You may say “to-may-to” while I say “to-mah-to,” but let’s call off any arguments about the plural for octopus right now. Make no mistake. The cephalopods do have eight tentacles and there may be three ways to describe a group of them, but only one is technically correct.
While “octopi” has become popular in modern usage, it’s wrong. The letter “i” as a suffix to indicate a plural noun only applies to words with Latin roots, like “cacti” for more than one cactus. But octopus is derived from Greek, so the proper pluralization in this case would be “odes” if it was ever used. However, this particular word happens to employ a classic English formulation, and affixing a simple “es” at the end of octopus will do, according to grammar experts.
Word nerds who prefer “octopi” love to correct those who use “octopuses.” I know this from experience because I write a lot of stories about octopuses and, as a result, have gotten many messages about how I need to fix my English.
This is an error of the sort known to grammarians as a “hypercorrection.” A hypercorrection is the erroneous use of a word form or pronunciation based on a false analogy with a correct form. These mistakes are often the result of linguistic pretensions, a desire to sound particularly erudite that ends up going awry.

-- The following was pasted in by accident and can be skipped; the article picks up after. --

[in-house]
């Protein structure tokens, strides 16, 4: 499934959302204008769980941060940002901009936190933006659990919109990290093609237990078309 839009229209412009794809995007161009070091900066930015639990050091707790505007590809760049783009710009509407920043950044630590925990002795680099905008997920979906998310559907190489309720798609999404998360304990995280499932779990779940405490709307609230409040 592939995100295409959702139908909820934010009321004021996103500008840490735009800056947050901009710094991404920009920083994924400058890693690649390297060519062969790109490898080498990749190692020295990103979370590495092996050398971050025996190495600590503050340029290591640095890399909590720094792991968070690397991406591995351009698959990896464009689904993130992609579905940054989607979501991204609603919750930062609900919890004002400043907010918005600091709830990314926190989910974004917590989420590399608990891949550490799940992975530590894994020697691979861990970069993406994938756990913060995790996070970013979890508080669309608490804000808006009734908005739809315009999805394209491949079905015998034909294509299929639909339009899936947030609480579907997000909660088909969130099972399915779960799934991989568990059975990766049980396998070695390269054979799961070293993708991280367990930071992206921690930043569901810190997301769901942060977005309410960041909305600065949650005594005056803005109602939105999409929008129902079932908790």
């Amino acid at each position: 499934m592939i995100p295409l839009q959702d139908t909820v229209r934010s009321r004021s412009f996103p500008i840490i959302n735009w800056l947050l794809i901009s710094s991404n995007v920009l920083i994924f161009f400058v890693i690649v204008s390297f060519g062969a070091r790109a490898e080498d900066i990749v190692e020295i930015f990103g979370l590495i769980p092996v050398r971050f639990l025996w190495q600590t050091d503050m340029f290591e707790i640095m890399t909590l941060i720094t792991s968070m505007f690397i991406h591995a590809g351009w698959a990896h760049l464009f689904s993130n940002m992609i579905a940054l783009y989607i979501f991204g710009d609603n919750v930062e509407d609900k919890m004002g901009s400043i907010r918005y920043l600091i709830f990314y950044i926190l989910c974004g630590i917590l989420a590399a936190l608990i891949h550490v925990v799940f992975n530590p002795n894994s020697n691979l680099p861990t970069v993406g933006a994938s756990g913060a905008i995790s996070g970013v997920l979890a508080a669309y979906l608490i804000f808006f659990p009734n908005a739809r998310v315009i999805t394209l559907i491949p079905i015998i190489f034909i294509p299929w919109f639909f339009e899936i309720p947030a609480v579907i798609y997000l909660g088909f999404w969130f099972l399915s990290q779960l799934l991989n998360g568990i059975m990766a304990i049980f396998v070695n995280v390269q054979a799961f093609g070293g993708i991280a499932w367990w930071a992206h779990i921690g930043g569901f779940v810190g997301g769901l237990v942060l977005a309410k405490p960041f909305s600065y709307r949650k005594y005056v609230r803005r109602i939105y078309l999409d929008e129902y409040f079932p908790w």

As Steven Pinker puts it in his 1999 book Words and Rules, “[T]he attempt to foist ‘proper’ Greek and Latin plurals has bred pseudo-erudite horrors such as axia (more than one axiom), peni, rhinoceri, and [octopi]. It should be…octopuses. The -us in octopus is not the Latin noun ending that switches to -i in the plural, but the Greek pous (foot).”
Hypercorrections are almost as common as word nerds. Lawyer, author, and dictionary editor Bryan Garner once wrote a post on Law Prose about subpoenas, for example, and many readers had the audacity to suggest that the master of grammar had erred when he failed to pluralize the word “subpoena” as “subpoenae.” The hyper-correctors got theirs when he responded with a correction of his own.
The English word subpoena, Garner explained, is derived from the Latin phrase sub poena, meaning “under penalty” or “under pain.” The editor wrote, “So the false Latin plural subpoenae is a hypercorrection and, in fact, not a Latin word at all. Two similar examples of hypercorrection are octopi for octopuses and ignorami for ignoramuses.”
Moral of the story? Reasonable minds may differ on matters of taste and style but when it comes to grammar and pluralizing, let’s not be ignoramuses who insist on using the word octopi.